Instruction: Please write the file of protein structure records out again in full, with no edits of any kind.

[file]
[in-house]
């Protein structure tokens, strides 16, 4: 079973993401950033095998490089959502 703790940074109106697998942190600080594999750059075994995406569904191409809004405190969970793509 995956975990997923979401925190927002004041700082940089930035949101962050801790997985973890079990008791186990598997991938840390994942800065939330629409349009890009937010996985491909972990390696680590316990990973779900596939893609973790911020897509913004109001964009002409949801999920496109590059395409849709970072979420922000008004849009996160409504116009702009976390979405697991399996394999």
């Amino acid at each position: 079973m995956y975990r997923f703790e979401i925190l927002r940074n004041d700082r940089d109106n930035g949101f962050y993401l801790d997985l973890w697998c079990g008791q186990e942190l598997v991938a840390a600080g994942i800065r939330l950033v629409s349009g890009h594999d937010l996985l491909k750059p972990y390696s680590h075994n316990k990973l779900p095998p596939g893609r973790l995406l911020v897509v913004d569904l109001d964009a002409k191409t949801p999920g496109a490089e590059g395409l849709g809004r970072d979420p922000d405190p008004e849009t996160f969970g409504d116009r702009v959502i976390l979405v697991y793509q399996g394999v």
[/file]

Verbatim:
[in-house]
């Protein structure tokens, strides 16, 4: 079973993401950033095998490089959502 703790940074109106697998942190600080594999750059075994995406569904191409809004405190969970793509 995956975990997923979401925190927002004041700082940089930035949101962050801790997985973890079990008791186990598997991938840390994942800065939330629409349009890009937010996985491909972990390696680590316990990973779900596939893609973790911020897509913004109001964009002409949801999920496109590059395409849709970072979420922000008004849009996160409504116009702009976390979405697991399996394999």
């Amino acid at each position: 079973m995956y975990r997923f703790e979401i925190l927002r940074n004041d700082r940089d109106n930035g949101f962050y993401l801790d997985l973890w697998c079990g008791q186990e942190l598997v991938a840390a600080g994942i800065r939330l950033v629409s349009g890009h594999d937010l996985l491909k750059p972990y390696s680590h075994n316990k990973l779900p095998p596939g893609r973790l995406l911020v897509v913004d569904l109001d964009a002409k191409t949801p999920g496109a490089e590059g395409l849709g809004r970072d979420p922000d405190p008004e849009t996160f969970g409504d116009r702009v959502i976390l979405v697991y793509q399996g394999v």